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I am taking over development on a rails 3.2 application and am looking for the best way to improve page loading time. The site itself is more of a large dynamic website than an actual web application (the site is http://korduroy.tv/, a surf lifestyle community site), and while there is a couple of small pieces that differ from user to user, most of the site is the same experience for everyone.

Page loading time is fairly slow, and from looking at the server logs, it seems to be because each page is loading so much dynamic content (for example, most pages are loading resources from 10+ models). While I hope to go through and refactor what I can, I am looking for some basic performance wins. Knowing that most of the site is the same for every user, is their a way to aggressively cache the content on the server or even serve static content that has been generated through some kind of background job?

My initial thought was to create a job that uses a static site generator, maybe something like Jekyl, and basically creates a static copy of the site, which could then be served on a cdn. My gut is telling me this is probably not the way to do it, plus there are some pages (such as the user profile page), that need to be served dynamically.

Any recommendations would be great. Disclaimer, I come from front end land and have very little knowledge of best practices when it comes to server side optimizations. Thanks!

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fwiw, from the user perspective, the page load time doesn't seem too bad. It still feels responsive, and I'm not waiting for the next page to load when I click on links. If there are pages that are particularly bad (newrelic rpm can help discover these), you might have a couple slow queries or missing indexes. – Ben Taitelbaum Jul 30 '12 at 8:31
up vote 1 down vote accepted

From what you write, I believe your biggest gain will be in implementing a fragment cache using a memcache store. See http://guides.rubyonrails.org/caching_with_rails.html as the definitive guide on rails caching.

You might be able to get away with a page cache or action caches for some of the content that doesn't depend on the user (like the homepage), but unless you're serving up millions of requests a day, I'm not sure this is necessary.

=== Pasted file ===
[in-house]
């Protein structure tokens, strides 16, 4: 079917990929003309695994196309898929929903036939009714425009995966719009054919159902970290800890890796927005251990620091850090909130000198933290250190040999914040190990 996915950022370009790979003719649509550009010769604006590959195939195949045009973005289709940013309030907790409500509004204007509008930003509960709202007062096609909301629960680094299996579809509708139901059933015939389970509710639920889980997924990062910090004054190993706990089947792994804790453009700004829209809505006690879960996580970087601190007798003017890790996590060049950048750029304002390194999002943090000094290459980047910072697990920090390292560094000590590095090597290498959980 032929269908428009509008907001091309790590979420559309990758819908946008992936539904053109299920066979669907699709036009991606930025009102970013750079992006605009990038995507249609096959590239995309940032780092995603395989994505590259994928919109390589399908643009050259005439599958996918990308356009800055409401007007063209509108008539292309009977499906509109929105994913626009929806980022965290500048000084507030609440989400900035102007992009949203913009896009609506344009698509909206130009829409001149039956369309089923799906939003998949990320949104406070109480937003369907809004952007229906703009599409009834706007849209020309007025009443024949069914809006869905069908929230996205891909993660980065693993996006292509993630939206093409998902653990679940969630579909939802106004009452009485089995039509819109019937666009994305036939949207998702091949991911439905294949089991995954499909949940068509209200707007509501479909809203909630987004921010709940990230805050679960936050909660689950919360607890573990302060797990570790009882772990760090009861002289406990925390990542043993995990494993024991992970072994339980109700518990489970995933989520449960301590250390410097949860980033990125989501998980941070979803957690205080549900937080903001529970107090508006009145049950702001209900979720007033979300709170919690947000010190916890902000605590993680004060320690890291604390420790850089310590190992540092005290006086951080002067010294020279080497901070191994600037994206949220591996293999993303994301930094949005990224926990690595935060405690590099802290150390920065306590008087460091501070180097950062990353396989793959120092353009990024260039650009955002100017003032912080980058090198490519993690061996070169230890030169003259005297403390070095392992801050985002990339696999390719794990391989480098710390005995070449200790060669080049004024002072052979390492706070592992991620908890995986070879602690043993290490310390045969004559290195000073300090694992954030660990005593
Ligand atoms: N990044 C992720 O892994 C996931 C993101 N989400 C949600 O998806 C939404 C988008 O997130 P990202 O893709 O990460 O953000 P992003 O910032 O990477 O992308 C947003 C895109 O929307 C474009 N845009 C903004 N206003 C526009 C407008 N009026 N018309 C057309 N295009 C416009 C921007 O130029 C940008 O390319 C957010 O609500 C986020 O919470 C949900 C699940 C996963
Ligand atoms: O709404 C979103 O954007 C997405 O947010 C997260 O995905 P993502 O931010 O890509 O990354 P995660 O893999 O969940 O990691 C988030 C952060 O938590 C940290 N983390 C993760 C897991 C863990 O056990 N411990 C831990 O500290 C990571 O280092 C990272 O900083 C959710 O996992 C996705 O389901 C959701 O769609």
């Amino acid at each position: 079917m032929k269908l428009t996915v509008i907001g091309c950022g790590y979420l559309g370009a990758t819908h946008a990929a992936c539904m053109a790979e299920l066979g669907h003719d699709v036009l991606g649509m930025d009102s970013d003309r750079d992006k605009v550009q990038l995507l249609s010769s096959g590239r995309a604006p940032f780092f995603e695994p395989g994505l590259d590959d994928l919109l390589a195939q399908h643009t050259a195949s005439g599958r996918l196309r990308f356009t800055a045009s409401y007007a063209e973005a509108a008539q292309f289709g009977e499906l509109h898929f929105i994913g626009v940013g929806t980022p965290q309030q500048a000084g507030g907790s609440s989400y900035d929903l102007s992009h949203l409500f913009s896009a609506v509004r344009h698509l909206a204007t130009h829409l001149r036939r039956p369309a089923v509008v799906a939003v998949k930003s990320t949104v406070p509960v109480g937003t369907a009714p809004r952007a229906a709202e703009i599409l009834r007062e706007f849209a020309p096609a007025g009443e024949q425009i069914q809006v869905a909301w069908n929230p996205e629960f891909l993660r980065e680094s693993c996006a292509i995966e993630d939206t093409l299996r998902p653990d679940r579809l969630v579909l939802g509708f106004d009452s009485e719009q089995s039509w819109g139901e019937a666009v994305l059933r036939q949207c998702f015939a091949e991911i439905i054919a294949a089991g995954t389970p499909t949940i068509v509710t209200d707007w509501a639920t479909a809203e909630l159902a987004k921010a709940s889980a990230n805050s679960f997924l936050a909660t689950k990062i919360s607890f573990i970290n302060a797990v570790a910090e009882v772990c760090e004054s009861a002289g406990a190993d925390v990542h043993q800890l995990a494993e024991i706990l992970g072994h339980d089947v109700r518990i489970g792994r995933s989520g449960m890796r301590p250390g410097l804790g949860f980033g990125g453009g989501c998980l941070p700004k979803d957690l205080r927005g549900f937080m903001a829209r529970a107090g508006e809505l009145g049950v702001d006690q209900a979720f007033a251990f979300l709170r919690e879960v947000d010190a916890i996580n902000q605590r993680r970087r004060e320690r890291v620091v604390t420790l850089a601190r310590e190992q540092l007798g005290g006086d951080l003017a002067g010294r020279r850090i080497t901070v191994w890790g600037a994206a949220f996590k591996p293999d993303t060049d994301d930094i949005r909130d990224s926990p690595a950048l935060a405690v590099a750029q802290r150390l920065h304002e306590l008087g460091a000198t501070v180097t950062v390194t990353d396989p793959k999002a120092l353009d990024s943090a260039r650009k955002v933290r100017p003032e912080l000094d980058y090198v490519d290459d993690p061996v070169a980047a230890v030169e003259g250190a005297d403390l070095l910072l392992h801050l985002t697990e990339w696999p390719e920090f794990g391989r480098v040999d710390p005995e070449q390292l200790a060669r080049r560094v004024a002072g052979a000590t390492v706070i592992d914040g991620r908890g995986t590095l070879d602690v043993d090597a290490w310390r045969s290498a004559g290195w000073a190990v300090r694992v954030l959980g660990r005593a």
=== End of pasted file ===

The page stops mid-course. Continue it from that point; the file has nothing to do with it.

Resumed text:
I notice that while the javascript and css seems to be compiled according to the rails asset pipeline, the images are missing the sha1 hashes that allow aggressive browser caching of the resources (since you don't have to worry about the contents changing, as they get new hashes when you change the images). The key here is enabling the asset pipeline, making sure you compile your assets as part of deployment (rake assets:precompile) and using the image_tag and asset_path helpers (or image-url sass helper). Also make sure that nginx is responding with code 304 (not modified) to your browser when you're refreshing a page. This won't affect the load on the rails server (unless you have both nginx and rails running on the same server), but will reduce the average page load time.

You can look into more advanced techniques like caching your sql queries, or optimizing these, but this can lead to increased complexity making it harder to maintain your codebase. Try the view caching first, and see if that gets the load time to an acceptable level.

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Thanks Ben for the great Answer. And good catch on the asset pipeline, I just inherited this codebase and remember seeing that earlier but then completely forgot about it. Will do all the things you recommended and take it from there. – Paul T Jul 30 '12 at 16:51

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